Recently I’ve been taking Stormaggedon to playgroup. With playgroup comes your usual group of gossiping mummies. This can sometimes be an entertaining experience, listening to them bitch about their children, their jobs, but especially their husbands. Mostly their husbands. To the point where I start questioning is there anyone out there that is truly in a loving, happy and equal relationship? Because from the stuff I’ve been hearing, you’re all in loveless marriages teetering on the brink of divorce. One such story however left me with a bad taste in my mouth. One of the mothers was recounting a story of her quite close friend, of trying to convince her husband to have a fourth child. Now understandably, having a fourth child is a huge decision, one that should not be taken lightly. The physical and financial stress could be incredibly hard to cope with, and depending on how old you were and how old your other three children were, are important factors to take into account. So I can totally understand and appreciate this husband’s severe apprehension. But his caving into his reluctance was what appalled me in the end. The wife in this situation apparently gave him the ultimate “get out of jail free card” and convinced him to have a fourth by promising that he would “never have to change a dirty nappy, nor ever have to give it a feeding”. Essentially none of the “dirty” work. It was to this condition that he agreed. And now they’re happily trying……Seriously!? I sat there stunned. Did I just hear this correct? What kind of a person agrees to something like that? What kind of a person offers something like that? Ok, so I know I shouldn’t judge because I don’t know these people, nor their situation. Perhaps the husband has a very high powered and busy job and doesn’t spend much time with his current children. Perhaps the wife is a stay at home mum, who’s always seen herself as a “Mother” and has no desire to do anything else. Ok, fine, two perfectly valid lifestyle choices. But SERIOUSLY!? What if it’s not like that? What if he’s very active with the other children? What if she wants to go back to work? Saying that she will change every single dirty nappy and handle every single feeding and meal time seems impossible. You are literally tying yourself to that child for 4 or 5 years before you can even think of having a moment to yourself again. You would seriously give up ever having a coffee out with your friends, or a day at the movies, or just one afternoon to pamper yourself? And not just that, what happens if, God forbid, that child has special needs? Or you die in childbirth? That still happens even today remember. Can your husband really wash his hands of his child so easily? Nappy changes are gross and messy and feeding times can be extremely painful, but they’re still bonding experiences. I’ve watched my husband laugh with Stormy on the change table, tickling his toes and blowing raspberries on his stomach. I’ve seen him play games whilst feeding him and singing songs to distract him so he’ll actually put the food in his mouth. It might be dirty, but it’s still fun and it’s still beautiful.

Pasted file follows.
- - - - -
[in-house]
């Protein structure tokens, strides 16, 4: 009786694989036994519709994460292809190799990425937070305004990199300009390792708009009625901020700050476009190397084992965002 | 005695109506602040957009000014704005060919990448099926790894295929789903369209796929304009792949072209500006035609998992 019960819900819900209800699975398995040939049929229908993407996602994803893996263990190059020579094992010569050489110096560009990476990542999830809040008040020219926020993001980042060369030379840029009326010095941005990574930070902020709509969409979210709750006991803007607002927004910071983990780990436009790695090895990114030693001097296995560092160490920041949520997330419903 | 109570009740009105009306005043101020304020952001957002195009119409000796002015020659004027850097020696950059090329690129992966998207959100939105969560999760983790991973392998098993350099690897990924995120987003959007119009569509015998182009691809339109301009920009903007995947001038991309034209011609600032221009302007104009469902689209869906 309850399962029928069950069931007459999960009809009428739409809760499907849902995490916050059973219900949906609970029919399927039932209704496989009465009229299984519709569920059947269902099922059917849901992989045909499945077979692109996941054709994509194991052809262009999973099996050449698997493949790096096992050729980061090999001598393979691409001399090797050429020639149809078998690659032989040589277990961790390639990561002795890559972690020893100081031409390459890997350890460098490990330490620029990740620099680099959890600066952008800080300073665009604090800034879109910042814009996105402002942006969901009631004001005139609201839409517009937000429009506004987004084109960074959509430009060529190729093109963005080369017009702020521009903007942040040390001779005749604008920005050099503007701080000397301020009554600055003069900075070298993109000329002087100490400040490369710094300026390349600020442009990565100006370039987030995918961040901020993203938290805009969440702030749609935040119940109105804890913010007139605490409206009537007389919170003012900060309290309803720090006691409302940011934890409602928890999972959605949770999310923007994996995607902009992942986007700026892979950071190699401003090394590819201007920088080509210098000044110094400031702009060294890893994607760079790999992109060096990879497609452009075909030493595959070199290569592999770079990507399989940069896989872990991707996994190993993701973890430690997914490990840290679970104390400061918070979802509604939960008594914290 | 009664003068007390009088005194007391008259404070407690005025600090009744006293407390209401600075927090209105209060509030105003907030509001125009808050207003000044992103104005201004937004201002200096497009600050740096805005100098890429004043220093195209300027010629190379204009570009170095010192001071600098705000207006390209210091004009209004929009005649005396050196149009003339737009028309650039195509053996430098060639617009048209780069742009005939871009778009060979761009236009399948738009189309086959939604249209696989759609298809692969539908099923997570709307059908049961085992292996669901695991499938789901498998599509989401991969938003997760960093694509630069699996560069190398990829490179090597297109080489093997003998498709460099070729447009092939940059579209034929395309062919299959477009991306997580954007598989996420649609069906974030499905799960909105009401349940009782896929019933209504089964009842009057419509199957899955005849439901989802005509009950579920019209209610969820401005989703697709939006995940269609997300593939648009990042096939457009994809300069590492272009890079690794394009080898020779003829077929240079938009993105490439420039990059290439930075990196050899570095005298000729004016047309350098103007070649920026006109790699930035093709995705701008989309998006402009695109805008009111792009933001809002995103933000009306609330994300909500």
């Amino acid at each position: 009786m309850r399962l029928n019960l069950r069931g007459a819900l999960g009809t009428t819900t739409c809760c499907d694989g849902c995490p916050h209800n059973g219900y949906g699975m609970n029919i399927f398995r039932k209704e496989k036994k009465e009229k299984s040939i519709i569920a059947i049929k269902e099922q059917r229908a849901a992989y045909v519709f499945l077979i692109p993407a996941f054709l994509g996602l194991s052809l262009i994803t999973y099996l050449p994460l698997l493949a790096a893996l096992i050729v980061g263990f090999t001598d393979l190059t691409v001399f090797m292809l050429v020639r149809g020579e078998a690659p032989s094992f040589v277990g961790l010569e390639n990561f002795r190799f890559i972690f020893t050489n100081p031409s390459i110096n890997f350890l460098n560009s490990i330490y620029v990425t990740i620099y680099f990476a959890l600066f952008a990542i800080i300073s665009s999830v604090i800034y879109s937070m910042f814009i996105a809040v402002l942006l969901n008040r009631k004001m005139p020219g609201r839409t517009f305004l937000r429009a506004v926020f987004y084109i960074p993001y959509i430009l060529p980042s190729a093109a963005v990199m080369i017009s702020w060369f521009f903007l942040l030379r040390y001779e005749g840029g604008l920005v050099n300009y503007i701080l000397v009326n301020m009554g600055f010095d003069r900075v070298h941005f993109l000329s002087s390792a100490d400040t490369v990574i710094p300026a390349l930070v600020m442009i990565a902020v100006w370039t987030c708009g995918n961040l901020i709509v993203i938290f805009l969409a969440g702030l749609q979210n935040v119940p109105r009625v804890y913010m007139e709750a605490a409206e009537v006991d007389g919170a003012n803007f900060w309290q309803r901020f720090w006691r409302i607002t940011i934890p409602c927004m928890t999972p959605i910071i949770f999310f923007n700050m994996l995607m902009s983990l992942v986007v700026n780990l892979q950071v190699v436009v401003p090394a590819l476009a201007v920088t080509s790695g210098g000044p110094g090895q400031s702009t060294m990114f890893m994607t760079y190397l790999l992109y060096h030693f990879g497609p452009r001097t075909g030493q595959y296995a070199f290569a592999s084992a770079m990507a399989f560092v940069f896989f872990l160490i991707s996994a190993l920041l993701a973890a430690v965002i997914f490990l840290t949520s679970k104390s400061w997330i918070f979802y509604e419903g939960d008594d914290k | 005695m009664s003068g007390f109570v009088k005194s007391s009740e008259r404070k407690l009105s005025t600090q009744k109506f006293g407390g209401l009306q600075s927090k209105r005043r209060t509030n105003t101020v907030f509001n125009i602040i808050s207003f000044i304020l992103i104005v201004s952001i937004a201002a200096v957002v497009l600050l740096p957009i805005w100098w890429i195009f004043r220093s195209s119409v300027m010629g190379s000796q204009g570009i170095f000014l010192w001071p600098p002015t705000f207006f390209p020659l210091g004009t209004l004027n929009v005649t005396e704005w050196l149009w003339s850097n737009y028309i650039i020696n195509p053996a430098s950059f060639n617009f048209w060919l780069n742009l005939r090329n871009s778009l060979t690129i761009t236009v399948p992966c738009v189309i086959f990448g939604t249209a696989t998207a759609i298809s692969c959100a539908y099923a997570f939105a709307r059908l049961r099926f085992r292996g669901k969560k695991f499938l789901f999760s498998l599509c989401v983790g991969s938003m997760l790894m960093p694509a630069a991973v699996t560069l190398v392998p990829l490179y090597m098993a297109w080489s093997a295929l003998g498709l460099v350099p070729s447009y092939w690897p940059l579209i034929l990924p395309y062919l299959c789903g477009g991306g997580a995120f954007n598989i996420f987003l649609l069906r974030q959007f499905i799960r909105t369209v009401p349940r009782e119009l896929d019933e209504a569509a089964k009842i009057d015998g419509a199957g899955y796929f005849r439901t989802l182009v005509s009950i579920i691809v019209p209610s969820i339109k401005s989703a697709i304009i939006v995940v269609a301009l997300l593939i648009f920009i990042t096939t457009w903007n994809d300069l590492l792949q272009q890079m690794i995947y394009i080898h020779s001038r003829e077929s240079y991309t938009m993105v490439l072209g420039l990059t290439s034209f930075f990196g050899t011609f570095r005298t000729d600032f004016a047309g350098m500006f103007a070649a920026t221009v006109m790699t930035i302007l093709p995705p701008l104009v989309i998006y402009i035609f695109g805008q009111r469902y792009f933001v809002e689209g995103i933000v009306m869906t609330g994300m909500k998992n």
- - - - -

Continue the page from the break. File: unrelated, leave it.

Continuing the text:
In any case, like I said that couple’s choice is none of my business, and I should probably not be so judgemental of their decision. And you never know, maybe once the baby comes things will be different, and that arrangement will last all of one week before the husband starts pitching in. Maybe he’ll love it. I can only hope.